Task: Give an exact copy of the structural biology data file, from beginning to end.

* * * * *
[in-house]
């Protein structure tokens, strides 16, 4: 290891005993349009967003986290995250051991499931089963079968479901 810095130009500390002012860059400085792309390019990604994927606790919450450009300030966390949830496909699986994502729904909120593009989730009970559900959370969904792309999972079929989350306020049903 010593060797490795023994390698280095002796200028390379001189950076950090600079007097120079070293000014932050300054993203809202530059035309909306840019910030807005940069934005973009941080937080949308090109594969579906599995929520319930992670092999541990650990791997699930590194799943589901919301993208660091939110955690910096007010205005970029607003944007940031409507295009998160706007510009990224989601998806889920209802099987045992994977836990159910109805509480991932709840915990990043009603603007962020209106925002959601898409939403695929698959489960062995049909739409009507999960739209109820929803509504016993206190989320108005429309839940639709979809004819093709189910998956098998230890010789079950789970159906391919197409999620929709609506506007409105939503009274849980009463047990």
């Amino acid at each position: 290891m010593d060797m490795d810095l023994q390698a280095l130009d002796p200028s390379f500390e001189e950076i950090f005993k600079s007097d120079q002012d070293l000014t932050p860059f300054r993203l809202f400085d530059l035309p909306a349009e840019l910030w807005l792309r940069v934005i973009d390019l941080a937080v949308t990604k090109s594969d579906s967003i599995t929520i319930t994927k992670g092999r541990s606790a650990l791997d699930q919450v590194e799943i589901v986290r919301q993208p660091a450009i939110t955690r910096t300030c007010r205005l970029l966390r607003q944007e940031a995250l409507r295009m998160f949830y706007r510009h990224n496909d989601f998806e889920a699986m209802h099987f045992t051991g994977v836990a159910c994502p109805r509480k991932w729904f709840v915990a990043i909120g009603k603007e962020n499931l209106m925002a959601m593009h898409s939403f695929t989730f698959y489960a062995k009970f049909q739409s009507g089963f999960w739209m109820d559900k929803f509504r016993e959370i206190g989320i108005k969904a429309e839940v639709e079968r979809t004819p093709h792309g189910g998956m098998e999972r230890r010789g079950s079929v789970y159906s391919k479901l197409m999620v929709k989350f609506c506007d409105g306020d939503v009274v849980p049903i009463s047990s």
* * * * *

[in-house]
């Protein structure tokens, strides 16, 4: 290891005993349009967003986290995250051991499931089963079968479901 810095130009500390002012860059400085792309390019990604994927606790919450450009300030966390949830496909699986994502729904909120593009989730009970559900959370969904792309999972079929989350306020049903 010593060797490795023994390698280095002796200028390379001189950076950090600079007097120079070293000014932050300054993203809202530059035309909306840019910030807005940069934005973009941080937080949308090109594969579906599995929520319930992670092999541990650990791997699930590194799943589901919301993208660091939110955690910096007010205005970029607003944007940031409507295009998160706007510009990224989601998806889920209802099987045992994977836990159910109805509480991932709840915990990043009603603007962020209106925002959601898409939403695929698959489960062995049909739409009507999960739209109820929803509504016993206190989320108005429309839940639709979809004819093709189910998956098998230890010789079950789970159906391919197409999620929709609506506007409105939503009274849980009463047990």
């Amino acid at each position: 290891m010593d060797m490795d810095l023994q390698a280095l130009d002796p200028s390379f500390e001189e950076i950090f005993k600079s007097d120079q002012d070293l000014t932050p860059f300054r993203l809202f400085d530059l035309p909306a349009e840019l910030w807005l792309r940069v934005i973009d390019l941080a937080v949308t990604k090109s594969d579906s967003i599995t929520i319930t994927k992670g092999r541990s606790a650990l791997d699930q919450v590194e799943i589901v986290r919301q993208p660091a450009i939110t955690r910096t300030c007010r205005l970029l966390r607003q944007e940031a995250l409507r295009m998160f949830y706007r510009h990224n496909d989601f998806e889920a699986m209802h099987f045992t051991g994977v836990a159910c994502p109805r509480k991932w729904f709840v915990a990043i909120g009603k603007e962020n499931l209106m925002a959601m593009h898409s939403f695929t989730f698959y489960a062995k009970f049909q739409s009507g089963f999960w739209m109820d559900k929803f509504r016993e959370i206190g989320i108005k969904a429309e839940v639709e079968r979809t004819p093709h792309g189910g998956m098998e999972r230890r010789g079950s079929v789970y159906s391919k479901l197409m999620v929709k989350f609506c506007d409105g306020d939503v009274v849980p049903i009463s047990s």